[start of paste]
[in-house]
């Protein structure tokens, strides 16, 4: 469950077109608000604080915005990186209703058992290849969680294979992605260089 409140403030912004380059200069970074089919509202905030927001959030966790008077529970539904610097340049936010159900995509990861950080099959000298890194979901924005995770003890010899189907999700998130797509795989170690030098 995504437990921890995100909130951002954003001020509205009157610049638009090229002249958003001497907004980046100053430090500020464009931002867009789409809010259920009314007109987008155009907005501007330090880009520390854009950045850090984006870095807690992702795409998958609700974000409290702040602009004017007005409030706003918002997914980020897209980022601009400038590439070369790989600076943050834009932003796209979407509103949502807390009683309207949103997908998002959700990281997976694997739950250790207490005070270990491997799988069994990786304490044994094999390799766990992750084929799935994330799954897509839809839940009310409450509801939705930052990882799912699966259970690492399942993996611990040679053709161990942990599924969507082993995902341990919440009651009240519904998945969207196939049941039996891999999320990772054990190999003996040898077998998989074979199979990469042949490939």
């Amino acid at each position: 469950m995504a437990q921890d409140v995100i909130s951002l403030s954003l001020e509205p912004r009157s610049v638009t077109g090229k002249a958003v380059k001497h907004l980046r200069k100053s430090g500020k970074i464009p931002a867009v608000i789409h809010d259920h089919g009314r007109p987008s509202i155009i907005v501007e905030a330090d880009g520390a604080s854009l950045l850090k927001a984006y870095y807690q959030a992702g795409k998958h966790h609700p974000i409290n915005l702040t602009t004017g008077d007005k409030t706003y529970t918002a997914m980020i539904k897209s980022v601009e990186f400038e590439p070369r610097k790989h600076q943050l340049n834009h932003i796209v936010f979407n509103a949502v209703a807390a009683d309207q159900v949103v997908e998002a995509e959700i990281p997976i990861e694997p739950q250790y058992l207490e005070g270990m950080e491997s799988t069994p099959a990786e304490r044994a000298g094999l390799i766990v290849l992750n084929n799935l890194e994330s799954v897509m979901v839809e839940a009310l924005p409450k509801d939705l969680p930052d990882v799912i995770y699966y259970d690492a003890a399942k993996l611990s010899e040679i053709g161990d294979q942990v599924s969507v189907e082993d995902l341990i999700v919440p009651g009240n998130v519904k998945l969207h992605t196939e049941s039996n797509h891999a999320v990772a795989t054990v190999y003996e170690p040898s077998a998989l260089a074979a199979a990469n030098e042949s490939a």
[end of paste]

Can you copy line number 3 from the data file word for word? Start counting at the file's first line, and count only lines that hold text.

């Amino acid at each position: 469950m995504a437990q921890d409140v995100i909130s951002l403030s954003l001020e509205p912004r009157s610049v638009t077109g090229k002249a958003v380059k001497h907004l980046r200069k100053s430090g500020k970074i464009p931002a867009v608000i789409h809010d259920h089919g009314r007109p987008s509202i155009i907005v501007e905030a330090d880009g520390a604080s854009l950045l850090k927001a984006y870095y807690q959030a992702g795409k998958h966790h609700p974000i409290n915005l702040t602009t004017g008077d007005k409030t706003y529970t918002a997914m980020i539904k897209s980022v601009e990186f400038e590439p070369r610097k790989h600076q943050l340049n834009h932003i796209v936010f979407n509103a949502v209703a807390a009683d309207q159900v949103v997908e998002a995509e959700i990281p997976i990861e694997p739950q250790y058992l207490e005070g270990m950080e491997s799988t069994p099959a990786e304490r044994a000298g094999l390799i766990v290849l992750n084929n799935l890194e994330s799954v897509m979901v839809e839940a009310l924005p409450k509801d939705l969680p930052d990882v799912i995770y699966y259970d690492a003890a399942k993996l611990s010899e040679i053709g161990d294979q942990v599924s969507v189907e082993d995902l341990i999700v919440p009651g009240n998130v519904k998945l969207h992605t196939e049941s039996n797509h891999a999320v990772a795989t054990v190999y003996e170690p040898s077998a998989l260089a074979a199979a990469n030098e042949s490939a």